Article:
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януари 27, 2013

Decoupling components for frontend development.

Introduction: It appears the era of monolithic UI libraries is coming to an end.

It has been irritating for years: you go deep into a project for months just to realize that you need a certain type of UI component that is not available for your set of libraries but is readily available for another (for example it is written for Mootools, but you use jQuery or it is in Dojo but you are actually using jQuery).

So before you even start you have to have in mind all the components you might need. Then o and hunt for a library that has them all or at least most of them. You then have to spend time and learn their component idioms (i.e. how a new component is created or composed from existing ones). This is one of the hardest things to grasp in a new library in addition to its build model.

Build model is another opinion in a library that you can't (or can but hardly) change. Some libraries (smaller ones) do not provide a build model and you are on your own, however if a build model is selected you have to stick to it. If the library uses AMD you have to stick to AMD. If the library uses CommonJS you ave to stick to browserify or a similar one. The primary goal being dependency management, it often includes concatenation and minification steps.

The problem often overseen is that you can achieve greater responsiveness if you separate initialization code from the rest of your application. RequireJS supports building your application with build units allowing such set ups. Closure compiler also allows you to separate your code into loadable modules. However with browserify you are on your own. You have to manage the dependencies and the build step if you elect to use one.

A new concept recently introduced by TJHolowwaychuck is components: The idea is that you could develop a reusable component and put it in its own repository on github or on a private git service and then reuse it from within another component or in an application. The components could contain css, JavaScript and HTML.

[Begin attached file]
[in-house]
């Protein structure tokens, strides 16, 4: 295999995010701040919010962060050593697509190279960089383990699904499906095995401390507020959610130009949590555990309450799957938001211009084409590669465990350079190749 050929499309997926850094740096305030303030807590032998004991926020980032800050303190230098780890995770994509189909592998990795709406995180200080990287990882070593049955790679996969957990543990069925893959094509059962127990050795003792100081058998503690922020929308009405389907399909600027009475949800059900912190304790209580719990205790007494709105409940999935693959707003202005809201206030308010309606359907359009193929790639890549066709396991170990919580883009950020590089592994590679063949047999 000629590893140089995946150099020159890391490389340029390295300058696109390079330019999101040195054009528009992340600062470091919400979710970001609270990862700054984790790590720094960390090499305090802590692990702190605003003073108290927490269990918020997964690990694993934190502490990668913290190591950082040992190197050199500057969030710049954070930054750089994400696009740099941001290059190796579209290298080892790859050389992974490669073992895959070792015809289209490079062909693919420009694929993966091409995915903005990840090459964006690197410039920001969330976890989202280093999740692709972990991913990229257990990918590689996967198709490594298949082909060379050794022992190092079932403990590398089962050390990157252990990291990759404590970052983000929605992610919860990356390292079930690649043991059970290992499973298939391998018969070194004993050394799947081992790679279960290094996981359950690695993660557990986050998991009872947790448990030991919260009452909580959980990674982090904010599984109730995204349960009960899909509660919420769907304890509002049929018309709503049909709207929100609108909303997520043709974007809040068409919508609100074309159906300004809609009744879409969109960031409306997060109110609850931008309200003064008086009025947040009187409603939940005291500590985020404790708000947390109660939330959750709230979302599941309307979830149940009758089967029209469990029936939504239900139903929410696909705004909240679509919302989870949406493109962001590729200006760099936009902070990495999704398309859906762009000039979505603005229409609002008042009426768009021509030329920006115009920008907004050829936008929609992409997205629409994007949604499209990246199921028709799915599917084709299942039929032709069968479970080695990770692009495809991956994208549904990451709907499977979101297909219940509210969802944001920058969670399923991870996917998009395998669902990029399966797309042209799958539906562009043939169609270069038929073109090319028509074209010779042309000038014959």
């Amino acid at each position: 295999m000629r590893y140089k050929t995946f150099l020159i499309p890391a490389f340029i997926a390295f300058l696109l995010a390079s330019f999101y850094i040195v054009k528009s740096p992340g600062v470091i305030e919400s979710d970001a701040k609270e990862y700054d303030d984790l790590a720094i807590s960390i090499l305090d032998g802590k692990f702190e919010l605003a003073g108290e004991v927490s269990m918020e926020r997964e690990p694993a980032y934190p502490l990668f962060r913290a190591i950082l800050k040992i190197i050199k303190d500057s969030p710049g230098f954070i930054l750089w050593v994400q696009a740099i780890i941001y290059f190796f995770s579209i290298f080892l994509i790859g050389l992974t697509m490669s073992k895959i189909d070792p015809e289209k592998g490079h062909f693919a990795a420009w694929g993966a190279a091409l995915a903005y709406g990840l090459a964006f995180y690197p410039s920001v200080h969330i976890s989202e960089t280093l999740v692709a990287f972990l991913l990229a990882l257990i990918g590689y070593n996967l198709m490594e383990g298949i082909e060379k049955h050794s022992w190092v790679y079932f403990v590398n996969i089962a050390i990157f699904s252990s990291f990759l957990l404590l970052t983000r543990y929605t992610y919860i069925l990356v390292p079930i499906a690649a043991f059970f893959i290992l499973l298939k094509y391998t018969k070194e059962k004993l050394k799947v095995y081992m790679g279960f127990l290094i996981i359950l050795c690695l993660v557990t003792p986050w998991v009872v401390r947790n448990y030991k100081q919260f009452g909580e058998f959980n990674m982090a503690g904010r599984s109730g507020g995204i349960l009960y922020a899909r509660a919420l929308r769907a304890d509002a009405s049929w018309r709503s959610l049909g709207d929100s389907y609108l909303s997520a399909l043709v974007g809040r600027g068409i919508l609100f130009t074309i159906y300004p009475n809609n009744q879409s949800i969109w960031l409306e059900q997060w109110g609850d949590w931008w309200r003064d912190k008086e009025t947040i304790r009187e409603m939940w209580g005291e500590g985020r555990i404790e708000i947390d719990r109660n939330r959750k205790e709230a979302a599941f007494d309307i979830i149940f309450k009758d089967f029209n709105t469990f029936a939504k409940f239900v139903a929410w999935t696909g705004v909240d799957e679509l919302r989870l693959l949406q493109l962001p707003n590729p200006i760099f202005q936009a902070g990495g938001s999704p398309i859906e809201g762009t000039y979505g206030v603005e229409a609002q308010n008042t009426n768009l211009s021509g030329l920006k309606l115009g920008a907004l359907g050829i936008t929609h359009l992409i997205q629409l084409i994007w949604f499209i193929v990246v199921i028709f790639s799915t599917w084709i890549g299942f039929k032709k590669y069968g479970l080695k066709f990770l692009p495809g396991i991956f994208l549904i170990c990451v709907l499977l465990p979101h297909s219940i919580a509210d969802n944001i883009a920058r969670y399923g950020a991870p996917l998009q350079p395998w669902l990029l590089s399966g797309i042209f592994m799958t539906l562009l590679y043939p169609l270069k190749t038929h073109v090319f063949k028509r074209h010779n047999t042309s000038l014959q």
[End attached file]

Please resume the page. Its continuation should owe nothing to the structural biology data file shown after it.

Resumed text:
I find the idea great, however the execution and the design are not so great. The following problems stick out pretty fast:
  • while component management is made easy with this project, you are required to use only one final file in your application, so modularization and modular loading is not possible yet.
  • while the builder used in the project provides a hooking mechanism it is unusable unless you wither alter the builder itself locally to attach your own hooks (i.e. ones that are not provided by default) or you have to fork the component npm package to make it require augmented builder package where you have extended the base builder. This makes the project really hard to augment in transparent manner and locks you into constant chasing with the original. 
On the other hand the naming convention used and the plumbing added to make ti work makes the project a real pearl in the dust: no more strange and ugly names (as in the author's example you could use 'tip' for your project name, no more tippie, tipsy, tips, tiping etc) thanks to the repo/project naming convention. The names are disambiguated automatically and this works great.

The even greater thing about this is that dependencies are managed automatically for you and transparently and that you can concentrate on a smaller, testable units of code. This IMO encourages decoupling (similar to AMD) but removes the extra complexity of AMD (the paths for example could be a real hell if you try to mix several repositories). Fattening out the directory tree was a great win for this project. 

Conclusion: One thing we should get used to in the coming months and years is that monolithic application model (an application that consists of only one pre-build file) is going away. Shadow DOM, Web components, JavaScript modules etc are making steps forward and the sooner we understand the speed and memory implications of those the better we can implement them in your projects. Until now - use decoupled code as much as possible.

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